MODERN CARTOGRAPHIC TOOLS APPLIED TO HISTORICAL NAUTICAL CHARTS
P. Seed1, G. Diaz2
1 - U California-Irvine, History,Irvine, USA
2 - Rice University, GDC, Houston, USA
For the past four years we have been applying a variety of modern cartographic tools—statistics, geostatistics, and georeferencing to analyze the construction of historical nautical charts of the Mediterranean. These first maritime charts—with their modern-looking coastlines—originally appeared in Western Europe at the end of the thirteenth century. But history has recorded nothing about their method of construction, and little, if anything, about the mapmakers themselves. To try to determine something about their composition, we turned to Geographic Information System tools. Such methods have offered us two advantages. First we are able to quickly test many ideas and hypotheses about the means of constructing these maps. Secondly, and equally important, we are able to provide statistical measures to compare results and determine the relative accuracy of each hypothesis. Previous writers in this arena have had to rely upon overlays demonstrating basic similarities, but lacked the ability to quantify the degree to which maps were similarly constructed.
Working with high quality digital scans of many of these maps, we have employed panoply of software, ArcMap, Erdas’ Imagine, AutoCAD, and a variety of other computer drawing programs. With these programs we have been able to extend the ability of cartographic historians to analyze these mysteriously created maps. Since many nautical charts were exposed to water, we first created a method of electronically restoring nautical charts dramatically reducing the distortion generated on original surface by water damage, tearing, and other byproducts of years of use. This task required applying existing GIS tools in an innovative way, because while restoring the damages, we wanted to preserve the original shape of the geographic features.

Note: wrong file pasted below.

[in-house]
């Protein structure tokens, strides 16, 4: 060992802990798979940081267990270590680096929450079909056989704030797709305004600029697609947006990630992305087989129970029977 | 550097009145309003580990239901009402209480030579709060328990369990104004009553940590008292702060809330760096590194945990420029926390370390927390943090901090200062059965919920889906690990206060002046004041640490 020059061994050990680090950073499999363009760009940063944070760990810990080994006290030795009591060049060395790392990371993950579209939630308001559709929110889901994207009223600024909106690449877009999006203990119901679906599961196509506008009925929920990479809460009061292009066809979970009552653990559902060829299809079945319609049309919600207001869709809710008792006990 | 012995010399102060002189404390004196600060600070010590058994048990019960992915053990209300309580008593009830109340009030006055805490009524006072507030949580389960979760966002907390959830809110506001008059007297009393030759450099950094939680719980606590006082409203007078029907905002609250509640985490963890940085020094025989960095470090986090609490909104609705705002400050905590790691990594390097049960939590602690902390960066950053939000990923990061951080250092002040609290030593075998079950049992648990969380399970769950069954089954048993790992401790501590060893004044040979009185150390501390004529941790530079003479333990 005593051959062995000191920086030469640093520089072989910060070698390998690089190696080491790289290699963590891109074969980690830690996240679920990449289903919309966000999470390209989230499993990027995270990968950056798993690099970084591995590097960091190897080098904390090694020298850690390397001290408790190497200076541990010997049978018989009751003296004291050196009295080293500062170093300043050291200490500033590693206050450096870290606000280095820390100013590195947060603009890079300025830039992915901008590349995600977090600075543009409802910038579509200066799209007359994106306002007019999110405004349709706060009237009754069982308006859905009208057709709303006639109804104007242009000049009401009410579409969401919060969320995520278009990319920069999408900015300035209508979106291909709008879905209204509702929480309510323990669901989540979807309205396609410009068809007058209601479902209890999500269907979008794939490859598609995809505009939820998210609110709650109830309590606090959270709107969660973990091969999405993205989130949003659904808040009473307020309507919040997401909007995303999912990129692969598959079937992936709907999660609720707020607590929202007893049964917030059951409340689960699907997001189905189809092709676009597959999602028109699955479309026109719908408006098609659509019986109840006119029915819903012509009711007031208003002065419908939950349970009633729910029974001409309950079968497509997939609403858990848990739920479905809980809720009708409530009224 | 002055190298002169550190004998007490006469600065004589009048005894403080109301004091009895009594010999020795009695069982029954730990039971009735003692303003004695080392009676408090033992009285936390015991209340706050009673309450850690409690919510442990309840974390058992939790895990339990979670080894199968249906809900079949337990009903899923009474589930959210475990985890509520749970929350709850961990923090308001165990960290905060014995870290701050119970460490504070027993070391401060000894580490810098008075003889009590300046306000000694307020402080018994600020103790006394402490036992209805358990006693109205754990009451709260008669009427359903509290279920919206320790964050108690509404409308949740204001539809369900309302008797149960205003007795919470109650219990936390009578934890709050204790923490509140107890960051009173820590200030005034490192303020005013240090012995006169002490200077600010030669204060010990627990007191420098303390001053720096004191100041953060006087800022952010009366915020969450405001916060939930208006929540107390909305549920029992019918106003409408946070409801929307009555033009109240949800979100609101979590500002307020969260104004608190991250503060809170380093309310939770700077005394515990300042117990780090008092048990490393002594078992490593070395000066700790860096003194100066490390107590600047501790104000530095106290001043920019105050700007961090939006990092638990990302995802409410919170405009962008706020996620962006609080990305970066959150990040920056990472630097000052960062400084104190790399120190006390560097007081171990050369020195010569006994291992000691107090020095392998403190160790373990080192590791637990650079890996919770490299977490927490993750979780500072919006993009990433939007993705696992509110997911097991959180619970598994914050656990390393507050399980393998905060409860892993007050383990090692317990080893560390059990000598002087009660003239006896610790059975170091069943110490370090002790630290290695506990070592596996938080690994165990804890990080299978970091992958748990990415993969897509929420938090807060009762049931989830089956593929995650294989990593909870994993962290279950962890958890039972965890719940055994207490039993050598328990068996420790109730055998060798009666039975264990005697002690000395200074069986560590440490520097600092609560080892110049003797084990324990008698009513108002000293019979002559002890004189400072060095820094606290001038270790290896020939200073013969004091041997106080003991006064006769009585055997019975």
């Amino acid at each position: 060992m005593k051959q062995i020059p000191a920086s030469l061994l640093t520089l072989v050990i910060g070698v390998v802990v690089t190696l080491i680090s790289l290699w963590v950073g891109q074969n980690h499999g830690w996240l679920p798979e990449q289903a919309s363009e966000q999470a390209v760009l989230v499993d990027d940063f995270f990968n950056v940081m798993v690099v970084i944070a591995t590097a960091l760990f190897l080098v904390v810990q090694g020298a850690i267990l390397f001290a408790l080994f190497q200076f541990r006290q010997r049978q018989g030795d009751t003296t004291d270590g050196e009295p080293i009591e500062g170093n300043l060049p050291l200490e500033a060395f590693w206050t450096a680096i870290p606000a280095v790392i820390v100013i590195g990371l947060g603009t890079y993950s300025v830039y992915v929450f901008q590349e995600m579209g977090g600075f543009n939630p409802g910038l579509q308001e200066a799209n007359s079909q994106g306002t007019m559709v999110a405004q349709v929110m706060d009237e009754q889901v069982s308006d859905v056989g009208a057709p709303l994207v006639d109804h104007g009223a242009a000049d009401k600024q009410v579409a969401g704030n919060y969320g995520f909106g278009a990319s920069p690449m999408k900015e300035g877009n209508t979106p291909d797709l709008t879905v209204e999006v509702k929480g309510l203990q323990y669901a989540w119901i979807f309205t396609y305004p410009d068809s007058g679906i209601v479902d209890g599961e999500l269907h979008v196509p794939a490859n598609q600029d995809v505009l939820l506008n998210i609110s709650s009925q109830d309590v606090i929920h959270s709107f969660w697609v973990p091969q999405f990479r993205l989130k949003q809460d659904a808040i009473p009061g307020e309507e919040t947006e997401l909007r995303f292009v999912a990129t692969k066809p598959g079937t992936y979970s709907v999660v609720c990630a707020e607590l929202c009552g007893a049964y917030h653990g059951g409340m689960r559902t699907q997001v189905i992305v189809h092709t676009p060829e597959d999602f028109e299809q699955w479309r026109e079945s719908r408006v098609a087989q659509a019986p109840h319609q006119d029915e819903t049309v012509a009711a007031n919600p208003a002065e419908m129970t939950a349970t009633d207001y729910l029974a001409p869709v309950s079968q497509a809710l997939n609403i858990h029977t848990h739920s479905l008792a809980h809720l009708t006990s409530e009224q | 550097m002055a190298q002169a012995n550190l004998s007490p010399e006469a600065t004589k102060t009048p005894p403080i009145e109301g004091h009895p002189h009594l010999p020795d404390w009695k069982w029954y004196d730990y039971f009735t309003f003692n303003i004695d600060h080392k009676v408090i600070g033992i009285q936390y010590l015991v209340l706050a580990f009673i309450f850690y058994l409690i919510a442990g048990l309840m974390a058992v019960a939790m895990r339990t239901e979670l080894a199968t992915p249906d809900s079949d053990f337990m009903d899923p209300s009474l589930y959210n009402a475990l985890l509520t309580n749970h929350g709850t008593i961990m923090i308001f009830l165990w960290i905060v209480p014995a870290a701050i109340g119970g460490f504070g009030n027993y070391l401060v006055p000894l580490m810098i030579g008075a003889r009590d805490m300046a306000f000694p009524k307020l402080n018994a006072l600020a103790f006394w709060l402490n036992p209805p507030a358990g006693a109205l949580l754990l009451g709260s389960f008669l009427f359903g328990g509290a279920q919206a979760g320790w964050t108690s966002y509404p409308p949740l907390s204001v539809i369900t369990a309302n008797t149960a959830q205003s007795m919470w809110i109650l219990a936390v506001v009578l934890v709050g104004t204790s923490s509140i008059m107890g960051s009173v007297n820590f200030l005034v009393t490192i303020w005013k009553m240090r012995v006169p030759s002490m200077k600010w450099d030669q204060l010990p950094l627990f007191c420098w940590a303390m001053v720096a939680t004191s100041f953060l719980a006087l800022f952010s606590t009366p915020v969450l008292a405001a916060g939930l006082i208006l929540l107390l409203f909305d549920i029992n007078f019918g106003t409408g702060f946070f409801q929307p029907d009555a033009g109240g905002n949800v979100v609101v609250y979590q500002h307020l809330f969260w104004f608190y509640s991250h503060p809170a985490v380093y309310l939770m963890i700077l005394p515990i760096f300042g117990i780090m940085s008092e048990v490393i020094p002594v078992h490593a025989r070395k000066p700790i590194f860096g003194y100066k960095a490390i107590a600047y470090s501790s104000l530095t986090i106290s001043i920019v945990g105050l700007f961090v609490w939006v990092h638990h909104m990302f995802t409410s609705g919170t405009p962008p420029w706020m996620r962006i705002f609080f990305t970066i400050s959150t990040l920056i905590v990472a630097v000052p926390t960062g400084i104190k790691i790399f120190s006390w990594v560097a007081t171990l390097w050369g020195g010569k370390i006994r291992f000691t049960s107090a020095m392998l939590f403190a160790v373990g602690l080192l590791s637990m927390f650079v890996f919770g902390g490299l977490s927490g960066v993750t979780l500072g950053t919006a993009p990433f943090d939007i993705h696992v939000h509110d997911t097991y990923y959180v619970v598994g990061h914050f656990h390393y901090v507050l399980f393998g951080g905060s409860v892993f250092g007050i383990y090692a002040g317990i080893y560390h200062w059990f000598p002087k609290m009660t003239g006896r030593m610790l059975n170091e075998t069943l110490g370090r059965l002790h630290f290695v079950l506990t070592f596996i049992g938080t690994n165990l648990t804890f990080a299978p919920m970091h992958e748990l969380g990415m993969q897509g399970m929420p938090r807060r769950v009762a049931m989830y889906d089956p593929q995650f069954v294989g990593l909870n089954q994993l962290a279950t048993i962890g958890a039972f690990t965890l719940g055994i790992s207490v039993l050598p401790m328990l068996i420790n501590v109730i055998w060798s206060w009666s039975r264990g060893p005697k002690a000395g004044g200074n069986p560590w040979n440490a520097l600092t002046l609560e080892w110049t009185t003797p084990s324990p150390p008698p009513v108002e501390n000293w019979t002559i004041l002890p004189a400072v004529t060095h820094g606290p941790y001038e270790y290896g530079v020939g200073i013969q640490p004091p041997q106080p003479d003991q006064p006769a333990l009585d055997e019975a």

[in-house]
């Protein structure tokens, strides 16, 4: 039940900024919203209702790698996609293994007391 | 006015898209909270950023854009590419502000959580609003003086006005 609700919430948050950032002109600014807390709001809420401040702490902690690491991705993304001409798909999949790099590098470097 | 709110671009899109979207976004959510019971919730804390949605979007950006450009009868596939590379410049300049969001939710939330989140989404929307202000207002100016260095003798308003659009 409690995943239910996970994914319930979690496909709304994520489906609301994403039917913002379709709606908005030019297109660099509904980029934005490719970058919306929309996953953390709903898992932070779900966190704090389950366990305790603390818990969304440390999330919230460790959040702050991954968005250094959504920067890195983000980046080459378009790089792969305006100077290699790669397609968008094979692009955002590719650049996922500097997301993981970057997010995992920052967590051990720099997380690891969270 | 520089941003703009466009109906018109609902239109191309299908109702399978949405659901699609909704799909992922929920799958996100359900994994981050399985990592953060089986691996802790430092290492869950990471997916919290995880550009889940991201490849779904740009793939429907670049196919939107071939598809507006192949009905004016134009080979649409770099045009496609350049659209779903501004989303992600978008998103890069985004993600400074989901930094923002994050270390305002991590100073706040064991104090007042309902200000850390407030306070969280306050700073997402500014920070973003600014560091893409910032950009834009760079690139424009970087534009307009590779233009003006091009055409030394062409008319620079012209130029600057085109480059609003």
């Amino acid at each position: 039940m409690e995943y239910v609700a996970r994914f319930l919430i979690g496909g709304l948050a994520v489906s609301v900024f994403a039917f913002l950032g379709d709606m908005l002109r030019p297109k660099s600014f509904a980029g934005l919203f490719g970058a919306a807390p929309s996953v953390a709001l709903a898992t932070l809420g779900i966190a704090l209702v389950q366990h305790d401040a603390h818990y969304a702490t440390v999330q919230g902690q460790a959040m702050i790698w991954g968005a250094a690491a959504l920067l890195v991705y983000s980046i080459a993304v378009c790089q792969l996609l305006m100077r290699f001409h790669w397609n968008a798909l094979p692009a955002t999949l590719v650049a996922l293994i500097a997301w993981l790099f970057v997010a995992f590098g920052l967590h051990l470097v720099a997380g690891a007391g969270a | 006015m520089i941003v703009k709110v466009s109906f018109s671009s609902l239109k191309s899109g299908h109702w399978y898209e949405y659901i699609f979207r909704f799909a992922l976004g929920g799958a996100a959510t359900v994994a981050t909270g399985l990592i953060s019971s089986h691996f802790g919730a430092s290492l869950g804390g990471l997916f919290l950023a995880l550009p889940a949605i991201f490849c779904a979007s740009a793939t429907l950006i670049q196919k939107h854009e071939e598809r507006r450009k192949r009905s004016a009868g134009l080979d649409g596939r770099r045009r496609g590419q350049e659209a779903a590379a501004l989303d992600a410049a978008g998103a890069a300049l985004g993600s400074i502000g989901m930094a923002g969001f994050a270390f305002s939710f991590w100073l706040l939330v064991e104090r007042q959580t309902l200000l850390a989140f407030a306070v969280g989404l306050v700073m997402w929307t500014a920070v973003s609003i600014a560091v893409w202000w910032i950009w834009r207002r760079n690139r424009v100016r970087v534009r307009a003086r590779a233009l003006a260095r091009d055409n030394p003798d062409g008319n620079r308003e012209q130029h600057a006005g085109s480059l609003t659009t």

Using a different combination of these tools we have also been able to address a controversial issue of long-standing—whether any of the makers of early nautical charts employed a technique similar to those used in modern methods of constructing projections. In addition to being able to test multiple projections, we have also been able provide measures of the accuracy of each of several likely projections. In yet another area, we have been able to determine how a single short stretch of coastline may contain as many as six different scales and rotations—even though to the naked eye, it may appear to be reasonably consistent.